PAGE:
Possibles sources of lead poisoning
In what may be the strongest link yet between lead exposure and crime rates, researchers at the University of Cincinnati on Tuesday released new evidence, spanning more than 20 years, that draws a direct relationship between the amount of lead in a child’s blood and the likelihood he or she will commit crimes as an adult.
Research has shown before that lead has harmful effects on judgment, cognitive function and the ability to regulate behavior. But until now the best research focused on juveniles, not adults.
Now, researchers have collected data from as early as 1979 when pregnant women and their healthy babies had their blood drawn regularly at four Cincinnati medical clinics. By the time the children were 7, researchers had a complete portrait of lead levels.
Nearly two decades later, the researchers tracked down 250 of the subjects, ages 19-24. Controlling for a host of factors, including parental IQ, education, income and drug use, the team found that the more lead in a child’s blood from birth through age 7, the more likely he or she was to be arrested as an adult. The tie between high lead levels and violent crime was particularly strong.
“We need to be thinking about lead as a drug and a fairly strong one,” says Kim Dietrich, a professor of environmental health at the University of Cincinnati College of Medicine and the principal investigator for the study in the journal Public Library of Science Medicine. “These kids have been exposed to this drug, chronically, since before birth.”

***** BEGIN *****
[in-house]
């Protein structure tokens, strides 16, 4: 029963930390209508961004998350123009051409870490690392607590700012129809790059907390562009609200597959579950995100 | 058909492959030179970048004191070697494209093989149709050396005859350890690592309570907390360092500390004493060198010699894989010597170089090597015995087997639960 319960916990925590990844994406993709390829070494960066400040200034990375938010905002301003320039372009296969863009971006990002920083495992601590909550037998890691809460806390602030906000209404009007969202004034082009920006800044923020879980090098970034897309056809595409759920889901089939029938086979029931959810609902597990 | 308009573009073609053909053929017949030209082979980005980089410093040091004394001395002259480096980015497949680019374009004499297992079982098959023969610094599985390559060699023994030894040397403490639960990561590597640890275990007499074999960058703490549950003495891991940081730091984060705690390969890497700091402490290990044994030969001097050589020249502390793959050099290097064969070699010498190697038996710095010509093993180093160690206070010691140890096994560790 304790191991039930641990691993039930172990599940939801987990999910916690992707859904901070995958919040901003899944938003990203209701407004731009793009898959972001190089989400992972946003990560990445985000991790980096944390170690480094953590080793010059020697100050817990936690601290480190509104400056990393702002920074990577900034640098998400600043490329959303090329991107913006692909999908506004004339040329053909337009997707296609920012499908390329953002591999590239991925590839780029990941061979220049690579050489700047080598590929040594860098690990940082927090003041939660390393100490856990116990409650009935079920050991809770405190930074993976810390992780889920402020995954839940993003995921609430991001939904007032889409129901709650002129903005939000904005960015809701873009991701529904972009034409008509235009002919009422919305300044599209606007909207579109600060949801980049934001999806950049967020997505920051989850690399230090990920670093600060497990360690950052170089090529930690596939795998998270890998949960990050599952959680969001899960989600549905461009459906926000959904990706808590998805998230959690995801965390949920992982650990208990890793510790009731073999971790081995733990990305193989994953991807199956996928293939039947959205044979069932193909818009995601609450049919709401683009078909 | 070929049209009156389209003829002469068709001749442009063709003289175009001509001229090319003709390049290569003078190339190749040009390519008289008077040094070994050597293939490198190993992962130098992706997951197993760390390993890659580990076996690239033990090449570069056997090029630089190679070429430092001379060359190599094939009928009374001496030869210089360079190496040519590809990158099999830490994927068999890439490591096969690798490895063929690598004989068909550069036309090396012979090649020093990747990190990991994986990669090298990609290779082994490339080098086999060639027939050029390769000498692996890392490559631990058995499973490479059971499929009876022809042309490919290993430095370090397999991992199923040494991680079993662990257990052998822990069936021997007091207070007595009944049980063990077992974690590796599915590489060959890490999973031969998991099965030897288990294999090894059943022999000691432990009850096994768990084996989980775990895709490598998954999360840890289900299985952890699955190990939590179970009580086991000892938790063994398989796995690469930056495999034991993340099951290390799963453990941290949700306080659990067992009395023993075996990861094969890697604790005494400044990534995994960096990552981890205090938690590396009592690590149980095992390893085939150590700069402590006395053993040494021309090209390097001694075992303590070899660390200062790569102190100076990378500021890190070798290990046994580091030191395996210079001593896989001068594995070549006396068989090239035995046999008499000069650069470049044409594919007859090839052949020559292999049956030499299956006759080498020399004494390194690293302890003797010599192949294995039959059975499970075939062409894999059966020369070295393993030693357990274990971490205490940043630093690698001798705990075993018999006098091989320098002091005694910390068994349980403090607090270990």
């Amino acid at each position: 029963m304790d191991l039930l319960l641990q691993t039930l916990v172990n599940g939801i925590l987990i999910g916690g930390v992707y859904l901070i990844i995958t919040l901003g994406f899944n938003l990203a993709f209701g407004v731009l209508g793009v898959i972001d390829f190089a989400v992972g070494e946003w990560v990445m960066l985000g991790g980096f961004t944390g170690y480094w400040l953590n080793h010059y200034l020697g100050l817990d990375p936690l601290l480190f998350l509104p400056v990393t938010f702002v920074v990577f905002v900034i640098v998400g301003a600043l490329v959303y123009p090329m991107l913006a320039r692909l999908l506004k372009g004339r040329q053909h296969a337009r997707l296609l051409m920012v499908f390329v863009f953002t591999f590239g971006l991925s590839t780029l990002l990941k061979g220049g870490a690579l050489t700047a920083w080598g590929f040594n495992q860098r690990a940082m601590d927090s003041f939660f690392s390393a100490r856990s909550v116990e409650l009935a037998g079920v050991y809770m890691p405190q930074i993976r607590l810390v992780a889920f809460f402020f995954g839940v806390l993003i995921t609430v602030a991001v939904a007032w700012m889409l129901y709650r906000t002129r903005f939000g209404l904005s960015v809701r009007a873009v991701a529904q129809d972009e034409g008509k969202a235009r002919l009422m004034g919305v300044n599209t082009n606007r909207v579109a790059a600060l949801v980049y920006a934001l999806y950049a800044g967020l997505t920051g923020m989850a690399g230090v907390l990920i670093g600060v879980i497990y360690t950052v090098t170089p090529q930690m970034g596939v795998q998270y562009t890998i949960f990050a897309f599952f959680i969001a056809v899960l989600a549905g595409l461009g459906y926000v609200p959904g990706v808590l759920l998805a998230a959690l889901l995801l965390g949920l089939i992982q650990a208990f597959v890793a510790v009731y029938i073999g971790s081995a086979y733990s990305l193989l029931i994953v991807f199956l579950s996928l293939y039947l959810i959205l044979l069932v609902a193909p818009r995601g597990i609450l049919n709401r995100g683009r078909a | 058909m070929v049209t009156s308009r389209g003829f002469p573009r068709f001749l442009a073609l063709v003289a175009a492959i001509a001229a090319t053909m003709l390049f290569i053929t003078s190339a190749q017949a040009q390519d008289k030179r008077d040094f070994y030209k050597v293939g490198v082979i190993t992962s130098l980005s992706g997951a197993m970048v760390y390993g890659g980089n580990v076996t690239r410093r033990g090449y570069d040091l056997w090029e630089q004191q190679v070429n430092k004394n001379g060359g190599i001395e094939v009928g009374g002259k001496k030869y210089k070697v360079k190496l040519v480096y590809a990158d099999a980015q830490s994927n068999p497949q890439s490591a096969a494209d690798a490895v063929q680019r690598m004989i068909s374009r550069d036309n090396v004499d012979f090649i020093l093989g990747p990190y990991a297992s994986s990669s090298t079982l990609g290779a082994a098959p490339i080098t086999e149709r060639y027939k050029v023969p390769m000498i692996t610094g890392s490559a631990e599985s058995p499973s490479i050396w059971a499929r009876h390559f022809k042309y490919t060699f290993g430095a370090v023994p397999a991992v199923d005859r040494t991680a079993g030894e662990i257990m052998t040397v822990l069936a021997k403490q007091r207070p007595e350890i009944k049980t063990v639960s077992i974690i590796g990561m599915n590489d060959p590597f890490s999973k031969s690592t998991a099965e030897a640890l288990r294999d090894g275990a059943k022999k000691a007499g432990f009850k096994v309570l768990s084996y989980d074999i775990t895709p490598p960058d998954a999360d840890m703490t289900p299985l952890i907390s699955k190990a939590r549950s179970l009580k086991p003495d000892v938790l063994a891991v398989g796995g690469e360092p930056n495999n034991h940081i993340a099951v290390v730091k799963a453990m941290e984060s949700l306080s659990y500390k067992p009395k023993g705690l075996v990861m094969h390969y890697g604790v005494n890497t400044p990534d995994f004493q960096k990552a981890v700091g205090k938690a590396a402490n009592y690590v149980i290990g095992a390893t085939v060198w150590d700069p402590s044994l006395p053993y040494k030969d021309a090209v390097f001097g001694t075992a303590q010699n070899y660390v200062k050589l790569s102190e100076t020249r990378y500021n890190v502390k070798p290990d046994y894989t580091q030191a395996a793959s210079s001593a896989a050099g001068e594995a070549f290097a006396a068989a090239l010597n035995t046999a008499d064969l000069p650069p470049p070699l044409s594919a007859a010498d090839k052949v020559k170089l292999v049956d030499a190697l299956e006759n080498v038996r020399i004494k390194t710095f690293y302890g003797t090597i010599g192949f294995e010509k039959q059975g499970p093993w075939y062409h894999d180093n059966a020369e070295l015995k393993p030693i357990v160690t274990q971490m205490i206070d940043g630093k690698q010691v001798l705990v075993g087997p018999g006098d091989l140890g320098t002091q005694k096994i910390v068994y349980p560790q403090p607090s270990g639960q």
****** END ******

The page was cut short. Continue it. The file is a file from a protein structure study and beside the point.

For nearly 50 years, researchers have known about the relationship between children’s impulsivity and high levels of lead in their bodies. As recently as 2007, economist Rick Nevin tied violent crime rates to historic use of leaded gasoline.
Children in poor neighborhoods are often exposed to high levels of lead from old lead paint in dilapidated homes.
Fordham University School of Law criminologist Deborah Denno, who has studied the effects of lead, calls the findings’ ties to adult criminal behavior “very important.” Denno studied National Institutes of Health statistics of nearly 1,000 children in Philadelphia and found that a high blood lead level at 7 years old was among the strongest predictors that a child would have both learning difficulties and disciplinary problems in school. High blood lead also strongly predicted whether a child would have a juvenile or adult criminal record.
Denno says Tuesday’s data are newer than hers by 20 years. “It’s still a huge problem,” she says, “and it’s still a huge problem among African-American communities and poorer neighborhoods.”
Via USA Today